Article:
That conversation was a lot more fun than Matt’s with Rachael, or even Matt’s with Emmanuel Acho. But although a little stiff at first, Acho did an amazing job, digging in and and asking the tough questions. These are not the queries Chris Harrison would have asked, and Acho was much more insightful than Harrison’s weak platitudes and greeting-card quips (even Neil Lane offered better relationship advice). Matt talked about the tremendous responsibility he felt as the first Black Bachelor, “to take on the weight of everything going on in the country… that’s what I started to feel like my presence represented.” Acho went after Rachael, asking her what she had done to educate herself about racial issues since her online scandal, even though her non-answer was akin to Kate Couric asking Sarah Pain what newspapers she read. If we didn’t already think Rachael was the worst, this conversation proved it, as she seemed to really have absorbed very little growth despite losing her very public boyfriend over this, and then had the gal to say that she felt “blindsided” when they broke up. What the hell did she think was going to happen? Good riddance to Rachael, but it’s hard not to feel bad for Matt at the end, unable even to look at her, and definitely not taking Acho up on his “one last embrace” suggestion. But, I have a feeling he’ll get over this all soon (if the rumors are rue, with gate-crasher Never-Been-Kissed Heather).


Moving on: Michelle and Katie are the new Bachelorettes! Good choice by the franchise to make another person of color a lead almost as soon as possible, and Katie should help steer the ship away from bullshit toxicity toward what it should be about: love and romance. Michelle really got the shaft this season, and she seems really delightful and fun, so… fingers crossed. At the end of one of these bullshit seasons where no one ends up with anybody anyway (looking at you, Pilot Pete), I always kid myself that maybe this time I won’t watch, that’ll show ‘em! But with these two Bachelorettes, I probably will. Let’s face it, I probably would have anyway. Maybe we’ll see you then.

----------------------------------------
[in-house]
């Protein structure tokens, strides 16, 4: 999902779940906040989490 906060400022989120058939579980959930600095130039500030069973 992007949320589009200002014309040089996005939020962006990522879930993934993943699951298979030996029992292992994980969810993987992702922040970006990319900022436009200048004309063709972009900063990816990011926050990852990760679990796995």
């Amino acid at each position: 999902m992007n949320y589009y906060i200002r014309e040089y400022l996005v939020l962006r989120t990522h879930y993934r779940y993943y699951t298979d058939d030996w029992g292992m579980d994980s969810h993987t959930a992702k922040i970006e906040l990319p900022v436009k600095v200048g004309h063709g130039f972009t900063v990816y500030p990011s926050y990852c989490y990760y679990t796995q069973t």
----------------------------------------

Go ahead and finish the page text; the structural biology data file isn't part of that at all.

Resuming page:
Stray observations

  • Lot of sighing on this episode.
  • Emmanuel Acho kept saying he’s “sitting in” for Chris Harrison, which makes it sound like his departure is temporary?
  • I hope Matt’s beard makes it a lot easier for Michelle to get over him.
  • They still used Chris Harrison’s voice for the promos, right? Weird.

Season overall: C-. Not really Matt James’ fault, I think the producers were worried that he was kind of on the boring side of nice. So they packed the contestants with a bunch of volatile personalities, which made this season much more about toxic drama than romance. This has happened before, and I wish to god the producers would just learn a lesson from all this. Nobody wants to see Queen Victoria on their TV. Even Matt knew enough (mostly) to stay away from the Mean Girls.


Season finale: C. Pretty anticlimactic overall, and even though we knew it was coming, Matt choosing Rachael over Michelle was a travesty of the highest order.

“After The Final Rose”: A surprising A-! Emmanuel Acho did a really incredible job as host, opening up important questions about race that hadn’t ever been asked in The Bachelor’s 24 other seasons. Let’s hope the franchise stays on its commitment to addressing its race-related issues, because this season can generously be called a mess. But the casting of Matt James did at least open the door for other Black Bachelors, a move that was long overdue. Wonder what Mike Johnson is up to nowadays?


Gwen Ihnat is the Editorial Coordinator for The A.V. Club.